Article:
I think I found a flaw in Riemann Zeta Function Regularization

I think I may have found a flaw in how Zeta Regularization works.

As we all know, it’s very famous for proving that $1+2+3+4+…=(-1/12).$ See here


(5 rows of equations at the end of this post)

•On the first row I simply re-define zeta function as a different sigma sum using well established properties of math.

•On the second row I state an identity. Evidence

•On the third row I show $\zeta(-3)$ in the form mentioned on row 1, then via substitution and the identity on row 2 I am able to create a new valid representation of $\zeta(-3)$.

•On row 4 I state that the sum of all real numbers being $-1/12$ as “proven” using Riemann Zeta Function Regularization (see here)

•On row 5 I substitute in the $-1/12$ (from row 4) into the other representation of $\zeta(-3)$ created on row 3. This gives us a final value of $1/144$

The only problem is, for the past 150 years $\zeta(-3) = 1/120$, but now all of a sudden I’ve made $\zeta(-3) = 1/144$ and as we all know, $120≠144$?

$$
\zeta(s) = \sum_{n=1}^\infty \frac{1}{n^s} = \sum_{n=1}^\infty n^{-s}
$$
$$
\sum_{n=1}^x n^3 = \left( \sum_{n=1}^x n \right)^2
$$
$$
\zeta(-3) = \sum_{n=1}^\infty n^3 = \left( \sum_{n=1}^\infty n \right)^2
$$
$$
\sum_{n=1}^\infty n = -\frac{1}{12}
$$
$$
\frac{1}{120} = \zeta(-3) = \left( – \frac{1}{12} \right)^2 = \frac{1}{144}
$$

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When I read the above upvoted answer, I remember the hostility when I posted my first question related to this topic (applied on product series). It was discarded as total nonsense and the topic voted to be closed. Yet it was numerically beautiful. Eventually I figured it out myself.

When I first heard about assigning a finite value to divergent series I was intrigued. If something is so commonly accepted as this, the least you can do is think why it makes sense for other people who, most likely, are wiser than you. If you say it doesn’t make sense you need at least to understand why it does make sense for someone else. Since this is a question, posting the assigned value, doesn’t make sense without providing a supposed answer doesn’t make sense to me. The question wasn’t if assigning a finite value was correct or not, the question was why the squaring identity seems to give another value assumed the given value is correct.

So I’ll give it my shot. I hope you find this useful.
A way to show the given identity is still true is to start from the beginning of expanding your function and take special care when you let your limits take over the action.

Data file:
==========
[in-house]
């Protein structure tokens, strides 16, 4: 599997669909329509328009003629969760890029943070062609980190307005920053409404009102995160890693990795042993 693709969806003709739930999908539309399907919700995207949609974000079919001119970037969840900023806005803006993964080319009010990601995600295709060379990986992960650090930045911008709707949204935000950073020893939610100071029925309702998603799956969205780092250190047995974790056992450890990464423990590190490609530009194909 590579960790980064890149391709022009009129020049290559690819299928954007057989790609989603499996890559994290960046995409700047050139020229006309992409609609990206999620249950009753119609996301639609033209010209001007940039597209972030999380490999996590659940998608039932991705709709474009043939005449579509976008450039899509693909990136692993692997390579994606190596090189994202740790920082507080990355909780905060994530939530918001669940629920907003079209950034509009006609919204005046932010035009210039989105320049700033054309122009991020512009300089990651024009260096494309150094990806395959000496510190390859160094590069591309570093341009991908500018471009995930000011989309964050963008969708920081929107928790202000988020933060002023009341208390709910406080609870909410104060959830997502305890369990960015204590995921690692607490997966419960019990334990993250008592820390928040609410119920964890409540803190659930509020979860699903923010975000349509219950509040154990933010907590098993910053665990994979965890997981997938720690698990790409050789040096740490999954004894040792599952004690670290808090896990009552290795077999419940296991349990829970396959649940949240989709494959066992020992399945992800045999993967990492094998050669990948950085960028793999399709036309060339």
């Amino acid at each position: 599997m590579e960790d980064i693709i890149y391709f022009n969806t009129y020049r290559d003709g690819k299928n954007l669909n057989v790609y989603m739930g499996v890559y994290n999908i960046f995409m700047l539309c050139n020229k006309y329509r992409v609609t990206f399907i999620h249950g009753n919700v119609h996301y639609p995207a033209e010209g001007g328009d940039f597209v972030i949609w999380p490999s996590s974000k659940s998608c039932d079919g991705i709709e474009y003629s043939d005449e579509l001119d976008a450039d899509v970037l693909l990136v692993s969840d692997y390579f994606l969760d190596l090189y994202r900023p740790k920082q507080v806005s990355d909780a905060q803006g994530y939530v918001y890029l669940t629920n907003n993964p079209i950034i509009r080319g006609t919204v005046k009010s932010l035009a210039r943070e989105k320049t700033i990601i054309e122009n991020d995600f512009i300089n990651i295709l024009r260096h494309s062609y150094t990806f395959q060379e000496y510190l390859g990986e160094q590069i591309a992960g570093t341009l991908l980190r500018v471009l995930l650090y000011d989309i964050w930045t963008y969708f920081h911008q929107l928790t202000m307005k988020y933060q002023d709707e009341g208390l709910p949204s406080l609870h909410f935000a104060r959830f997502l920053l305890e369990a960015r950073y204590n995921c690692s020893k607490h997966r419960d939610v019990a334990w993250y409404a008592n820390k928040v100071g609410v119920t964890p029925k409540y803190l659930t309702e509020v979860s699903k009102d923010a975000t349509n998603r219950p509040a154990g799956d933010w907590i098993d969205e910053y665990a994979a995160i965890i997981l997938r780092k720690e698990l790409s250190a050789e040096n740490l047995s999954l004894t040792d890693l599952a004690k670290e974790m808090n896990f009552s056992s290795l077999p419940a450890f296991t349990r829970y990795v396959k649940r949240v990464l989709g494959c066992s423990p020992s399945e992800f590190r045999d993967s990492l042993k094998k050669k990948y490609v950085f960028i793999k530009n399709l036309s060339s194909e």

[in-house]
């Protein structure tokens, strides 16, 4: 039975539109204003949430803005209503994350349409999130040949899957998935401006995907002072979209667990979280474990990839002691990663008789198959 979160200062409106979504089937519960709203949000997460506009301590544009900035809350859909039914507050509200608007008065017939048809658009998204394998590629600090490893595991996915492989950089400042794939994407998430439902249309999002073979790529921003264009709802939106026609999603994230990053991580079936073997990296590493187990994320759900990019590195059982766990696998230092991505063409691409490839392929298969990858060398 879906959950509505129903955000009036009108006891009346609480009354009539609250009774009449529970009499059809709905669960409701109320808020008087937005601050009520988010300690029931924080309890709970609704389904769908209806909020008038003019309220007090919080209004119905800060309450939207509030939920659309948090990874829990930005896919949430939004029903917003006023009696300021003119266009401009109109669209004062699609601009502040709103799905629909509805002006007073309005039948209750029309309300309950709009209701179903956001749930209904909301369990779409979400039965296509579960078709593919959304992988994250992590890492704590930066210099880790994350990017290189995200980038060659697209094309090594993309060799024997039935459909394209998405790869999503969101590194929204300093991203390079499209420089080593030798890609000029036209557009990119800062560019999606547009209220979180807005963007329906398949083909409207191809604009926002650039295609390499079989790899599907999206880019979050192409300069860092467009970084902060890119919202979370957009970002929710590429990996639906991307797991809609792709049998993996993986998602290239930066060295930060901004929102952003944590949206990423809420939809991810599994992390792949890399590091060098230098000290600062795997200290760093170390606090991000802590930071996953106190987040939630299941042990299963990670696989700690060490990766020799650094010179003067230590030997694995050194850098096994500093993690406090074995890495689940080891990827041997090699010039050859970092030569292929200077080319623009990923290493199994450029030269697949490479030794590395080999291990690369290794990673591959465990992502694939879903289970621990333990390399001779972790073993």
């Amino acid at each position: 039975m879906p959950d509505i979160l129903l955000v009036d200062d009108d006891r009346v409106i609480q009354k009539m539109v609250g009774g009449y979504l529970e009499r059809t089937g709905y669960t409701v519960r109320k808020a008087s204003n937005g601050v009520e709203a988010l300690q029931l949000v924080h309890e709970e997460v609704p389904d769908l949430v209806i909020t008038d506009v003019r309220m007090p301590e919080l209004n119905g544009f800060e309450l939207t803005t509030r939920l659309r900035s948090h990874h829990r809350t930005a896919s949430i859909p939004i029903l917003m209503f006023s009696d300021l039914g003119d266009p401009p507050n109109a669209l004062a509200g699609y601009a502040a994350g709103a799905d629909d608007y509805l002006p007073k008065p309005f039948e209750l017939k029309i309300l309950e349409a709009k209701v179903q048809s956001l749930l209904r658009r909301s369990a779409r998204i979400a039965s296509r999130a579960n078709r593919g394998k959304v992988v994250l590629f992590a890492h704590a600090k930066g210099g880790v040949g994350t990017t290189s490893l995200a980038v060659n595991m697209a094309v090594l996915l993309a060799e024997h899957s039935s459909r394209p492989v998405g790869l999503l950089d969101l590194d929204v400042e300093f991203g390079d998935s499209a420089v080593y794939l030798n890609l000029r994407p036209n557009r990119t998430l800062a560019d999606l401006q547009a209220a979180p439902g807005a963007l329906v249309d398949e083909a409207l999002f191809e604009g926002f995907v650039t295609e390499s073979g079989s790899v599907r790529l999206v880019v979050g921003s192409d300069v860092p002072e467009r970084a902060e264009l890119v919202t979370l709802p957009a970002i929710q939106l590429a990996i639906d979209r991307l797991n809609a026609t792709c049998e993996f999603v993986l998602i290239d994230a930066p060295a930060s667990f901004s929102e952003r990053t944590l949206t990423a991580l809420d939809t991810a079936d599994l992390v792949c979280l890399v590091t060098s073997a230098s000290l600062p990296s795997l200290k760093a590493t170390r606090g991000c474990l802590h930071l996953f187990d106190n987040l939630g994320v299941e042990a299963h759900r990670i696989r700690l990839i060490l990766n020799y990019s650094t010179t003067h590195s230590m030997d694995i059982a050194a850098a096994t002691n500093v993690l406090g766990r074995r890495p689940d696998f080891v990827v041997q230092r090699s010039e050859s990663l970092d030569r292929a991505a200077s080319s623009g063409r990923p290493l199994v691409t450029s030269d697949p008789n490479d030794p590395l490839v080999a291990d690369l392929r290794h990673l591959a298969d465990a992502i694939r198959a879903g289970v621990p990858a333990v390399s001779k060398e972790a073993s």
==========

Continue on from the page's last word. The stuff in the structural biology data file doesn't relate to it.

Now, $d$ is the period of expanding, for every $d>1$ you will get the same constant so $d=2$ is the most easy to calculate with. And $p$ will go to infinity.

$$\sum_{n=1}^{dp} f(n)\sum_{k=0}^{d-1} (e^{\frac{2i\pi k}{d}})^{n}=\sum^p_{n=1} d f(nd)$$
$$\sum_{n=1}^{\infty} f(n)\sum_{k=1}^{d-1} (e^{\frac{2i\pi k}{d}})^{n}=\sum^{\infty}_{n=1} (d f(nd)-f(n))$$
$$\sum_{n=1}^{\infty} n((-1)^n)=\sum^{\infty}_{n=1} 3n$$
Now you got an alternating form and it’s Cesàro summable for example.
$$\sum_{n=1}^{\infty} n((-1)^n)=-1/4$$
$$-1/12=\sum^{\infty}_{n=1} n$$

Until this point everything is still fine:
$$\sum_{n=1}^{dp} f(n)\sum_{k=0}^{d-1} (e^{\frac{2i\pi k}{d}})^{n}=\sum^p_{n=1} d f(nd)$$
Now you assume incorrectly(!) you can make the following step if you still wish to square it.
$$\sum_{n=1}^{\infty} f(n)\sum_{k=1}^{d-1} (e^{\frac{2i\pi k}{d}})^{n}=\sum^{\infty}_{n=1} (d f(nd)-f(n))$$

Don’t get me wrong the step is essential when you wish to get $p$ to infinity, but you can’t square it any more after you take the limit to infinity.
The correct way is to take the square from here and you will see you will get the result.
$$(\sum_{n=1}^{dp} n*(1+(-1)^n))^2=(\sum^p_{n=1} 4n)^2$$

$$(\sum_{n=1}^{dp}n)^2+ (\sum_{n=1}^{dp}n*(-1)^n)^2+2(\sum_{n=1}^{dp}n*(-1)^n)(\sum_{n=1}^{dp}n) =16\sum^p_{n=1} n^3$$
Since the $2(\sum_{n=1}^{dp}n*(-1)^n)(\sum_{n=1}^{dp}n)$ is irrelevant because of the order of the sum, it’s growing yet don’t got a constant nor dominant part. You can completely neglect it.

$$(\sum_{n=1}^{\infty}n)^2+ (\sum_{n=1}^{dp}n*(-1)^n)^2 =16\sum^{\infty}_{n=1} n^3$$
$$(\sum_{n=1}^{dp}n*(-1)^n)^2 =15\sum^{\infty}_{n=1} n^3$$
Take note of the alternating part that will become real since you square it, hence the 2 in 2/16.
$$2/16 =15\sum^{\infty}_{n=1} n^3$$
$$1/120 =\sum^{\infty}_{n=1} n^3$$

And to check it, we start with the function $f(n)=n^3$.
Now since we aren’t going to square it, we can indeed start with:
$$\sum_{n=1}^{dp} f(n)\sum_{k=1}^{d-1} (e^{\frac{2i\pi k}{d}})^{n}=\sum^p_{n=1} (d f(nd)-f(n))$$
$$\sum_{n=1}^{\infty}n^3 (-1)^n =\sum^{\infty}_{n=1} 15n^3$$
Now you got an alternating form.
$$\sum_{n=1}^{\infty} n^3((-1)^n)=1/8$$
$$1/120 =\sum^{\infty}_{n=1} n^3$$
It’s fascinating to see that this identity still works and while the intermediate results are different yet give the same answer.

The only problem is, for the past 150 years $\zeta(-3) = 1/120$, but now all of a sudden I’ve made $\zeta(-3) = 1/144$ and as we all know, $120≠144$?

I’m gonna tell you right now the same thing I told another guy a year or two back: If you can

accept that $\infty=\dfrac1{120}$ despite the fact that $\infty\neq\dfrac1{120}$, then you can also accept that $\dfrac1{120}=\dfrac1{144}$

despite the fact that $\dfrac1{120}\neq\dfrac1{144}.~$ As boolean logic informs us, a falsehood can imply anything.

After all, aren’t $\dfrac1{120}$ and $\dfrac1{144}$ far closer to one another than either of them is to $\infty$ ? ;-$)$ If you

have already accepted the bigger lie, what’s to stop you from tolerating smaller untruths ? $($On a

somewhat more serious note, in the holy war against divergent series, self-consistency is often the

first to fall victim$)$.